Global Land Evaporation Amsterdam Model
GLEAM (Global Land Evaporation Amsterdam Model) is a set of algorithms that separately estimate the different components of land evaporation (i.e. 'evapotranspiration'). These include transpiration, bare-soil evaporation, interception loss, open-water evaporation and sublimation. Additionally, GLEAM provides surface and root-zone soil moisture, potential evaporation and evaporative stress conditions.
The rationale of the method is to maximize the recovery of information about evaporation contained in current satellite observations of climatic and environmental variables.
The Priestley and Taylor equation used in GLEAM calculates potential evaporation based on observations of surface net radiation and near-surface air temperature. Estimates of potential evaporation for the land fractions of bare soil, tall canopy and short canopy are converted into actual evaporation using a multiplicative evaporative stress factor based on observations of microwave Vegetation Optical Depth (VOD) and estimates of root-zone soil moisture. The latter is calculated using a multi-layer running-water balance. To try to correct for random forcing errors, observations of surface soil moisture are also assimilated into the soil profile. Interception loss is calculated separately in GLEAM using a Gash analytical model. Finally, estimates of actual evaporation for water bodies and regions covered by ice and/or snow are obtained using the Priestley and Taylor equation adapted for ice and super-cooled waters.
The consideration of soil moisture constraints acting on evaporation
The detailed parameterization of tall-canopy interception loss
The extensive use of microwave observations, which is an asset under cloudy conditions
Since its development in 2011, GLEAM has been continuously revised and updated. Recently, a third version of the model (GLEAM v3.0) has been developed, and three datasets produced using this version of the model are currently available under Downloads.
The GLEAM v3.0 includes:
This version is described in detail by Martens et al. (2016, GMDD); a short description is provided below, including a list of the differences from the previous BETA version.
Version 3.0 datasets
Differences between this final GLEAM v3.0 and the previous BETA version are:
The three v3.0 datasets differ only in their forcing and spatio-temporal coverage.
For more detailed information, users are directed to the readme file on the server.
regarding GLEAM datasets
Datasets are freely available and can be downloaded after submitting your email. Use of the data is subject to the following terms and conditions:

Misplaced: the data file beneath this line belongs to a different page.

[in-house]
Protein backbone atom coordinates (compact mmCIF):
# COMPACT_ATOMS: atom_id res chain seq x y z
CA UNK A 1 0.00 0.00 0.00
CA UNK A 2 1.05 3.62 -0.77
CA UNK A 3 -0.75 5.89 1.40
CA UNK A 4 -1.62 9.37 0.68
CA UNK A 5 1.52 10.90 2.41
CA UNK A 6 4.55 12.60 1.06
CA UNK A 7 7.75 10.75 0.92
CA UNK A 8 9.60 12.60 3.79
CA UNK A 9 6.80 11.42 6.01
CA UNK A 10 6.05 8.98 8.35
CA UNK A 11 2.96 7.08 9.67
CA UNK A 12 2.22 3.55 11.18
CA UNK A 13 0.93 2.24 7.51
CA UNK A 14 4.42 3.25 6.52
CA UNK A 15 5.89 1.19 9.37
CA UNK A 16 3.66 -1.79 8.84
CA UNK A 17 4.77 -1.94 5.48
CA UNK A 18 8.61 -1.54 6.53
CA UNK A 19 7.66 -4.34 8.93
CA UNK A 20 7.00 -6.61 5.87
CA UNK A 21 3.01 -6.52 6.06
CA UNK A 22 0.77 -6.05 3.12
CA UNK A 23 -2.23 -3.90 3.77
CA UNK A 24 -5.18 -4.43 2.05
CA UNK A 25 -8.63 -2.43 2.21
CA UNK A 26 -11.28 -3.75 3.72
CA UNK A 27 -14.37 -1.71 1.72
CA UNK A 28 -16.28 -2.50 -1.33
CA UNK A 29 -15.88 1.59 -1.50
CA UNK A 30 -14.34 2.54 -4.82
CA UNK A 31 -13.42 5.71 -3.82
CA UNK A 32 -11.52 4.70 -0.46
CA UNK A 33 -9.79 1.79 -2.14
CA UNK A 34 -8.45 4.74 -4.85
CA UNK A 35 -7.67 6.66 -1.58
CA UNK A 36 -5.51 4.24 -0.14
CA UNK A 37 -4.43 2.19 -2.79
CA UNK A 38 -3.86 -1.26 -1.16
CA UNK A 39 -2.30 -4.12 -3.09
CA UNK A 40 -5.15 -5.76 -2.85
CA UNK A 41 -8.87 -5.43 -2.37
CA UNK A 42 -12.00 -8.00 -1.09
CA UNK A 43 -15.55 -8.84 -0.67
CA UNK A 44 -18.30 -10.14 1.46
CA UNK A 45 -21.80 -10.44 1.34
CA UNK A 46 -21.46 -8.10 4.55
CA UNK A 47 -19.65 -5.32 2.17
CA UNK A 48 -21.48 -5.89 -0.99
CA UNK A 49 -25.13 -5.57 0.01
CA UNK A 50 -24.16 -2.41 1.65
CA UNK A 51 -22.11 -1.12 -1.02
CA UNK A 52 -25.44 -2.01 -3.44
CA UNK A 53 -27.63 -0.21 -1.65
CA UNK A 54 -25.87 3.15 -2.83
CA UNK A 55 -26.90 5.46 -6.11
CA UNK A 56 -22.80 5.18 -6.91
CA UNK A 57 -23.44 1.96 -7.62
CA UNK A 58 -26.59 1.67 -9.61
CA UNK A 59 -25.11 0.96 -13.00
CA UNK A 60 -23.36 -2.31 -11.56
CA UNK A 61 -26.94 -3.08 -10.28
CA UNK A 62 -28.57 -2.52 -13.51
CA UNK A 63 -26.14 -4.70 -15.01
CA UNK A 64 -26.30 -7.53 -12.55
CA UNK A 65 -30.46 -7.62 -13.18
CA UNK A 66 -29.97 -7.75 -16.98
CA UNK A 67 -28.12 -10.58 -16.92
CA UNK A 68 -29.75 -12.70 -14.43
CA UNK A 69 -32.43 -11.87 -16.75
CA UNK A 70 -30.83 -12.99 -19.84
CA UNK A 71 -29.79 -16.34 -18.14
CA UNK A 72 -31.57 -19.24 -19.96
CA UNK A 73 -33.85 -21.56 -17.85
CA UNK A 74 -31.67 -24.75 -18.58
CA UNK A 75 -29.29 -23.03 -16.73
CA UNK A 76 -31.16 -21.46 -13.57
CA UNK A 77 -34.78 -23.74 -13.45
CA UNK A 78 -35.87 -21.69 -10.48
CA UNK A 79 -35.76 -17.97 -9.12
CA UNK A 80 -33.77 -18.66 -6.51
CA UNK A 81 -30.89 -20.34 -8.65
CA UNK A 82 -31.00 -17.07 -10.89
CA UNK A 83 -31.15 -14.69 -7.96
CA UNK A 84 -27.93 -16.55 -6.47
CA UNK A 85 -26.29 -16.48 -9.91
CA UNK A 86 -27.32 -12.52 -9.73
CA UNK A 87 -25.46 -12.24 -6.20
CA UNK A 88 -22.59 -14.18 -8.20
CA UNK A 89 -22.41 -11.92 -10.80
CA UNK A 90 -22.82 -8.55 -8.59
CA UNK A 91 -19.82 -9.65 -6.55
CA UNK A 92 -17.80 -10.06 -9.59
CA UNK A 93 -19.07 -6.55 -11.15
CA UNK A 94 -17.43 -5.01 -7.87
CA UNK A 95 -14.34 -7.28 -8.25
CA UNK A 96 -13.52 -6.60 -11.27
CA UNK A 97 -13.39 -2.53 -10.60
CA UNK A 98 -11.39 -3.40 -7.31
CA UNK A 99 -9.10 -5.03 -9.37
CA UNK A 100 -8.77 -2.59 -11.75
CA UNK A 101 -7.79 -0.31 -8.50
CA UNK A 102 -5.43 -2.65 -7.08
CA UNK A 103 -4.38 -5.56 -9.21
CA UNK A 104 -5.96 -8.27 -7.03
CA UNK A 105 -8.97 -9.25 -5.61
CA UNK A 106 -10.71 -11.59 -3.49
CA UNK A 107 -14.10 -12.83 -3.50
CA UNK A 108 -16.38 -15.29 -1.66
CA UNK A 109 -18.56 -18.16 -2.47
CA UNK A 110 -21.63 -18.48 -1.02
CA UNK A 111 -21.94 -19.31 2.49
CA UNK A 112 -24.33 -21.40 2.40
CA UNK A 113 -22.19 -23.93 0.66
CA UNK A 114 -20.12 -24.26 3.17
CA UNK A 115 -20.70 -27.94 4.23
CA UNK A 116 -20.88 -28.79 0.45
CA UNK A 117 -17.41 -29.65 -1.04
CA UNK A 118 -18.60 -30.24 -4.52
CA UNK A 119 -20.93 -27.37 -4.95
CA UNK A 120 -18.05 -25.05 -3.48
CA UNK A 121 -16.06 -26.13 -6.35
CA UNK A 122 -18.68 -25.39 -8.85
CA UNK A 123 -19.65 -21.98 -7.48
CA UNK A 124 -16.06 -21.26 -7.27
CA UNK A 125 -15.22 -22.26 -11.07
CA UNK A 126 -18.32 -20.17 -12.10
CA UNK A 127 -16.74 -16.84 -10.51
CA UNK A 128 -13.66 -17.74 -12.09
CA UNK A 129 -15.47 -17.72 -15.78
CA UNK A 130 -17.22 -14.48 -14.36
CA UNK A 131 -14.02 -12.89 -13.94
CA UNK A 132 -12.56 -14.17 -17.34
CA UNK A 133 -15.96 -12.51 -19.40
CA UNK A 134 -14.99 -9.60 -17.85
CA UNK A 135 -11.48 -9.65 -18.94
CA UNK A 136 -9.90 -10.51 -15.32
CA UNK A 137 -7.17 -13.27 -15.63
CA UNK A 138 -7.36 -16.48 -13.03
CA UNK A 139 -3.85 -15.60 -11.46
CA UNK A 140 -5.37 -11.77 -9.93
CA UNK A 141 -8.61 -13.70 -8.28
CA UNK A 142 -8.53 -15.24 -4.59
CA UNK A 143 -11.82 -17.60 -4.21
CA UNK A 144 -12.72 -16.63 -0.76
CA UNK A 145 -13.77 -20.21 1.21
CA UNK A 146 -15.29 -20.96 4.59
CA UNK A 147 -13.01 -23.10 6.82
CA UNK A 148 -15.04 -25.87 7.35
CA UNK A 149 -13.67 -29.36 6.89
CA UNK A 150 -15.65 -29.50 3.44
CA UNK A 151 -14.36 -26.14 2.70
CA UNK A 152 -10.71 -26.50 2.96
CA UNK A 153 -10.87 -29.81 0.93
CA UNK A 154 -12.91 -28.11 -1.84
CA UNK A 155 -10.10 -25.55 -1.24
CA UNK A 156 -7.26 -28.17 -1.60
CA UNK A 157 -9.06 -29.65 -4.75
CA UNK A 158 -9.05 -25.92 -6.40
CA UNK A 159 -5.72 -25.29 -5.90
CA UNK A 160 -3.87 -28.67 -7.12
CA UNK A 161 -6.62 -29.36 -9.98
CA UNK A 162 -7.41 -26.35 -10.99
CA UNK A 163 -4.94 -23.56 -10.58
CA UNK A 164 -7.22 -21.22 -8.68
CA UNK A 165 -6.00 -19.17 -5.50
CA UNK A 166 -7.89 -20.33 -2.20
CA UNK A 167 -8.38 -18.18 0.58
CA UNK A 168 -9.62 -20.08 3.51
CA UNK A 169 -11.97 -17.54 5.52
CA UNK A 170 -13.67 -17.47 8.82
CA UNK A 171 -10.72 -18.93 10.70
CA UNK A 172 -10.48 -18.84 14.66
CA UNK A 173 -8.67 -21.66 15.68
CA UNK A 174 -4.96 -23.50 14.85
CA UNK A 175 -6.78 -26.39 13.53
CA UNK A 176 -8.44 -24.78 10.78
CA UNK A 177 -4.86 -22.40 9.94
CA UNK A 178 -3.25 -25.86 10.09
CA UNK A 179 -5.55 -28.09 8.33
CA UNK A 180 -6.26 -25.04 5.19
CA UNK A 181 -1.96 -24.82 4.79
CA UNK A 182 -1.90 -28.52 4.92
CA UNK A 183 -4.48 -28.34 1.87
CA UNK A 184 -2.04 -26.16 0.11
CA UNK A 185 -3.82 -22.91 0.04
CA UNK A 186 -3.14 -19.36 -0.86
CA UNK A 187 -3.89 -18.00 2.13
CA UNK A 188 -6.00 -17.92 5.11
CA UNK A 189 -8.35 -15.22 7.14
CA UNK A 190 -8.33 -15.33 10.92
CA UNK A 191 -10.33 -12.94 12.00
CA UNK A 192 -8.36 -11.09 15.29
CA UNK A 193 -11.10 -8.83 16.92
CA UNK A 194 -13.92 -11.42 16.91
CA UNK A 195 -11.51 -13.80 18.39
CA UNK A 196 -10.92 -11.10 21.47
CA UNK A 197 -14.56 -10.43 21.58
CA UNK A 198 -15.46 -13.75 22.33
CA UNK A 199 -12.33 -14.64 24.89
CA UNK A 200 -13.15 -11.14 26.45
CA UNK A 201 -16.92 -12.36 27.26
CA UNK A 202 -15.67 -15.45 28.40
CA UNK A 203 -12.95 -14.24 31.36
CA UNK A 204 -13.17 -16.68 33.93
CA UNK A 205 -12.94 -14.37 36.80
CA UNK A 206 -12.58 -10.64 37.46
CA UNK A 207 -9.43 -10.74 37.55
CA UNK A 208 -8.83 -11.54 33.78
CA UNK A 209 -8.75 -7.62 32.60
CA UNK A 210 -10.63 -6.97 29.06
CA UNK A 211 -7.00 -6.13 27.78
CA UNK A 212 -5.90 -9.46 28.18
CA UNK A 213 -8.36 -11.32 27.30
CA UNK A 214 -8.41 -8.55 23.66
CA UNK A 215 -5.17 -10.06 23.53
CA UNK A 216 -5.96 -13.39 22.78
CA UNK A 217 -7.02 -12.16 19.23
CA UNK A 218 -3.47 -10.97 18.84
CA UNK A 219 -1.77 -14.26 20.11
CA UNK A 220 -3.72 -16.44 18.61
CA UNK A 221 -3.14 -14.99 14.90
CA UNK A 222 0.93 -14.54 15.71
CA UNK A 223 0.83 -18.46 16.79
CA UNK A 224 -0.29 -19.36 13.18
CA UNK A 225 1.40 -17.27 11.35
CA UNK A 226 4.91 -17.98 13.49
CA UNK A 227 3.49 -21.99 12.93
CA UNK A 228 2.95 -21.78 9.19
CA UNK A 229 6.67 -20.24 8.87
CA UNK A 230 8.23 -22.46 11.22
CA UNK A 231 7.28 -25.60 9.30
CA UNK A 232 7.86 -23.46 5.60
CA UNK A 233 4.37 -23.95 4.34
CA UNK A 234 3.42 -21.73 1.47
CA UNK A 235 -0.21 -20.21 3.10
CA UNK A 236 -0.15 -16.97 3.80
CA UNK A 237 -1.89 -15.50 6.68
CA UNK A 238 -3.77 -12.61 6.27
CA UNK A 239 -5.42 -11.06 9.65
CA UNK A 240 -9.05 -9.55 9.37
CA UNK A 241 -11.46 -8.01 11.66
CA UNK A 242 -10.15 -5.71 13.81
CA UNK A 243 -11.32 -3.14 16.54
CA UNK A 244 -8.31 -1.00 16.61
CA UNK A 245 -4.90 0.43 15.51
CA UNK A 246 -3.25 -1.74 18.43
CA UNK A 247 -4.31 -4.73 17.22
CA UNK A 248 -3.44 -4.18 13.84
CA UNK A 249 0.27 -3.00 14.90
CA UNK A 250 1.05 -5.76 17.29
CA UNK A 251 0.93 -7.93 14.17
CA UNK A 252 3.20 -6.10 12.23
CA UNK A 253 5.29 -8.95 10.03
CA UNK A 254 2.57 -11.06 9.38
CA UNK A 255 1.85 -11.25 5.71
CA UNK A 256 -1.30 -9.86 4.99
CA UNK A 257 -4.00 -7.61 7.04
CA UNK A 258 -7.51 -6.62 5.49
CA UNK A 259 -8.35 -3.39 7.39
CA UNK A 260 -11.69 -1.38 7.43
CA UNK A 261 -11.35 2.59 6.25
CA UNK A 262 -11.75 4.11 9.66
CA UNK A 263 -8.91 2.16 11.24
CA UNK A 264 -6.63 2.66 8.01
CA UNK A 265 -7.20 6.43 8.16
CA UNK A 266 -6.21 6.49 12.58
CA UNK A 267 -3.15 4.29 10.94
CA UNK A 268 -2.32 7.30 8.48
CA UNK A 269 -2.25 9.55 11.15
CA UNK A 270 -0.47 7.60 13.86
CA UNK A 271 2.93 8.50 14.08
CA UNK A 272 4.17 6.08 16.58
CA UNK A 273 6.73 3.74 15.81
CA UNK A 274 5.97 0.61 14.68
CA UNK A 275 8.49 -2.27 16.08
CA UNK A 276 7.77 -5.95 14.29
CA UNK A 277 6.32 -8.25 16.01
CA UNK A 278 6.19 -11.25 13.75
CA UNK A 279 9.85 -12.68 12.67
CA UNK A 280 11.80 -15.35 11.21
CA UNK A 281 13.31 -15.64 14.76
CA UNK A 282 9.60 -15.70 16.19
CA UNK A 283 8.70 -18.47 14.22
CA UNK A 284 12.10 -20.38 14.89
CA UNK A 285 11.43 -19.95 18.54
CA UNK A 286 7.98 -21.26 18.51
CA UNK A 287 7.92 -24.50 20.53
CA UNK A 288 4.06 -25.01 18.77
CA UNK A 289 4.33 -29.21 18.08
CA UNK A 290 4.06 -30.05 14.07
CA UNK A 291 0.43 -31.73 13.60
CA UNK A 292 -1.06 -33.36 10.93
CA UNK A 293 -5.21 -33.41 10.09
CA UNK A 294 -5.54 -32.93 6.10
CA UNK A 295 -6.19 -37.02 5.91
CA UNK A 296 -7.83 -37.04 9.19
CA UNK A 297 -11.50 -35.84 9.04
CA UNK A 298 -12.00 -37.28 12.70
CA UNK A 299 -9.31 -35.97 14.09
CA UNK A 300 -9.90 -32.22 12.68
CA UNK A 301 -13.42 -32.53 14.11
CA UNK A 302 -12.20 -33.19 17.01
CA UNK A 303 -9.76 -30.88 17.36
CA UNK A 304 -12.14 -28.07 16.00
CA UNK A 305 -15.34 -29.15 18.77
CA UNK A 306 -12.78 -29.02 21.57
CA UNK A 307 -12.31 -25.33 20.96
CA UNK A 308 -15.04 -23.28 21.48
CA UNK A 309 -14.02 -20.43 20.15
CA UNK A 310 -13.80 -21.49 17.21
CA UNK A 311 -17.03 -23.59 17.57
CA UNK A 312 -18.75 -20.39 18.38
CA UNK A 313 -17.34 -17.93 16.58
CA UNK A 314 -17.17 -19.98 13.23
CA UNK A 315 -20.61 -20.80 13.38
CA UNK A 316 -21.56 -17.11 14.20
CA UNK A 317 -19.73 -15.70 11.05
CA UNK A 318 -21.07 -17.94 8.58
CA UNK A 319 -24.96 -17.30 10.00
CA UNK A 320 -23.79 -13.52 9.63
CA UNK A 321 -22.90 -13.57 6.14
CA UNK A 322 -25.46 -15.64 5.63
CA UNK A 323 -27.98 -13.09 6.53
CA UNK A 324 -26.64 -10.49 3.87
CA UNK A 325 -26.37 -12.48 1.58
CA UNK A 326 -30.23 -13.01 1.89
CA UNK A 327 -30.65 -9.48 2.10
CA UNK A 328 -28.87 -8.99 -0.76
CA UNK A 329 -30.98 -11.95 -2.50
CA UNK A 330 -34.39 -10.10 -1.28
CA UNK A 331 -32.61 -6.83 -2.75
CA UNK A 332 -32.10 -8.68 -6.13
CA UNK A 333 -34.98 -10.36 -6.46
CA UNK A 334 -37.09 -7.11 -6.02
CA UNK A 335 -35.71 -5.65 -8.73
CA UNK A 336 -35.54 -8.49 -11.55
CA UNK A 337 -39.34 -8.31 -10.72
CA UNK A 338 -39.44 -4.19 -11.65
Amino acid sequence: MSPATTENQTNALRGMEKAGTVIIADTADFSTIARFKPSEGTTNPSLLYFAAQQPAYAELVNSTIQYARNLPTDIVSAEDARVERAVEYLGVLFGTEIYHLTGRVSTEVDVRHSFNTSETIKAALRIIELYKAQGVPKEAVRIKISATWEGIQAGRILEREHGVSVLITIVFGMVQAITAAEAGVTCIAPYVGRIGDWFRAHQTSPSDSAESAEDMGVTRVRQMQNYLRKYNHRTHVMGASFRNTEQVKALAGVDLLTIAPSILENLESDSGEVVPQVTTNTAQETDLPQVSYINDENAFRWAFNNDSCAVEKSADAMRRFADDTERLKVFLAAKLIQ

Whenever GLEAM datasets are used in a scientific publication, the following references should be cited:
Martens, B., Miralles, D.G., Lievens, H., van der Schalie, R., de Jeu, R.A.M., Fernández-Prieto, D., Beck, H.E., Dorigo, W.A., and Verhoest, N.E.C.: GLEAM v3: satellite-based land evaporation and root-zone soil moisture, Geoscientific Model Development Discussions, doi: 10.5194/gmd-2016-162, 2016.
Miralles, D.G., Holmes, T.R.H., de Jeu, R.A.M., Gash, J.H., Meesters, A.G.C.A., Dolman, A.J.: Global land-surface evaporation estimated from satellite-based observations, Hydrology and Earth System Sciences, 15, 453–469, doi: 10.5194/hess-15-453-2011, 2011.
GLEAM datasets will not be used for commercial purposes.
. . . from the GLEAM front
New ERC grant using GLEAM
The ERC-granted DRY-2-DRY project will investigate drought self-intensification and self-propagation via land–atmospheric feedbacks. The work will take place over the next five years and will contribute to improving our understanding of drought evolution.
GLEAM v3 paper published
A paper describing the novel aspects of GLEAM v3 and the validation of the v3.0 datasets against in situ data has been published online in GMDD. Results show the added skill of the new set of algorithms. Please note that this paper serves as an official reference for the v3.0 datasets. Check user policy.
BAMS State of the Climate in 2015 published
The BAMS State of the Climate Report 2015 has been published. Results based on an analysis of GLEAM data show the impact of the strong 2015 El Niño on the terrestrial water cycle. Evaporation anomalies reflects the overlaying effects of multi-decadal climate trends and internal oscillations.
MSWEP paper online
The Multi-Source Weighted-Ensemble Precipitation (MSWEP) dataset is a new precipitation product selected as forcing for the GLEAM v3.0a dataset. The rationale of MSWEP is to optimally merge precipitation data retrieved from satellite-, gauge- and reanalysis products. The discussion paper describing the full methodology can be found here.
Version 3.0 datasets
Selected publications using GLEAM data
Zhang, Y., Peña-Arancibia, J.L., McVicar, T.R., Chiew, F.H.S., Vaze, J., Liu, C., Lu, X., Zheng, H., Wang., Y., Liu, Y.Y., Miralles, D.G., Pan M.: Multi-decadal trends in global terrestrial evapotranspiration and its components, Scientific Reports, 5, 19124, 2016.